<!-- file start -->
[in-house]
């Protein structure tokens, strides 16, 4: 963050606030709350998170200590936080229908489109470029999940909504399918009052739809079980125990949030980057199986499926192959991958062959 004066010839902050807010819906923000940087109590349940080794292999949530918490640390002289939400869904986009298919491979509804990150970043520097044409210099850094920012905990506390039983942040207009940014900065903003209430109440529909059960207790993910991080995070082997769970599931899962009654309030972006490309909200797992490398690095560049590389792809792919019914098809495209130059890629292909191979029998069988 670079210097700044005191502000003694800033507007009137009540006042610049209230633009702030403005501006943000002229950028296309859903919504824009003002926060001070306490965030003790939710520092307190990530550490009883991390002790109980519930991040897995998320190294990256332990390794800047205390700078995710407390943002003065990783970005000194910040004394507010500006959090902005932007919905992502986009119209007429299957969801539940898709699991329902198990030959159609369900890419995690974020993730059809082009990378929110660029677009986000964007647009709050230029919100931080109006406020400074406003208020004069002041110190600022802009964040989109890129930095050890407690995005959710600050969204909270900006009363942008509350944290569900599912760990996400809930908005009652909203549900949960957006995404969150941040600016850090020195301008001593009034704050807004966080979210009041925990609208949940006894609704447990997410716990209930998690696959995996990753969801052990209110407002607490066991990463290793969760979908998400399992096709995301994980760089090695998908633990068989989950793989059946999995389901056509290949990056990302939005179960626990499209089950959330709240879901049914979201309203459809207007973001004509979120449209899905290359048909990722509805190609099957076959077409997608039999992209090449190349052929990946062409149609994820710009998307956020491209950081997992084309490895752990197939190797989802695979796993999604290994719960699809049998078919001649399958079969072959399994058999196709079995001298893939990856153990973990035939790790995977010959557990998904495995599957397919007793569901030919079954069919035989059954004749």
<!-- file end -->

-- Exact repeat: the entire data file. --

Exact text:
[in-house]
């Protein structure tokens, strides 16, 4: 963050606030709350998170200590936080229908489109470029999940909504399918009052739809079980125990949030980057199986499926192959991958062959 004066010839902050807010819906923000940087109590349940080794292999949530918490640390002289939400869904986009298919491979509804990150970043520097044409210099850094920012905990506390039983942040207009940014900065903003209430109440529909059960207790993910991080995070082997769970599931899962009654309030972006490309909200797992490398690095560049590389792809792919019914098809495209130059890629292909191979029998069988 670079210097700044005191502000003694800033507007009137009540006042610049209230633009702030403005501006943000002229950028296309859903919504824009003002926060001070306490965030003790939710520092307190990530550490009883991390002790109980519930991040897995998320190294990256332990390794800047205390700078995710407390943002003065990783970005000194910040004394507010500006959090902005932007919905992502986009119209007429299957969801539940898709699991329902198990030959159609369900890419995690974020993730059809082009990378929110660029677009986000964007647009709050230029919100931080109006406020400074406003208020004069002041110190600022802009964040989109890129930095050890407690995005959710600050969204909270900006009363942008509350944290569900599912760990996400809930908005009652909203549900949960957006995404969150941040600016850090020195301008001593009034704050807004966080979210009041925990609208949940006894609704447990997410716990209930998690696959995996990753969801052990209110407002607490066991990463290793969760979908998400399992096709995301994980760089090695998908633990068989989950793989059946999995389901056509290949990056990302939005179960626990499209089950959330709240879901049914979201309203459809207007973001004509979120449209899905290359048909990722509805190609099957076959077409997608039999992209090449190349052929990946062409149609994820710009998307956020491209950081997992084309490895752990197939190797989802695979796993999604290994719960699809049998078919001649399958079969072959399994058999196709079995001298893939990856153990973990035939790790995977010959557990998904495995599957397919007793569901030919079954069919035989059954004749």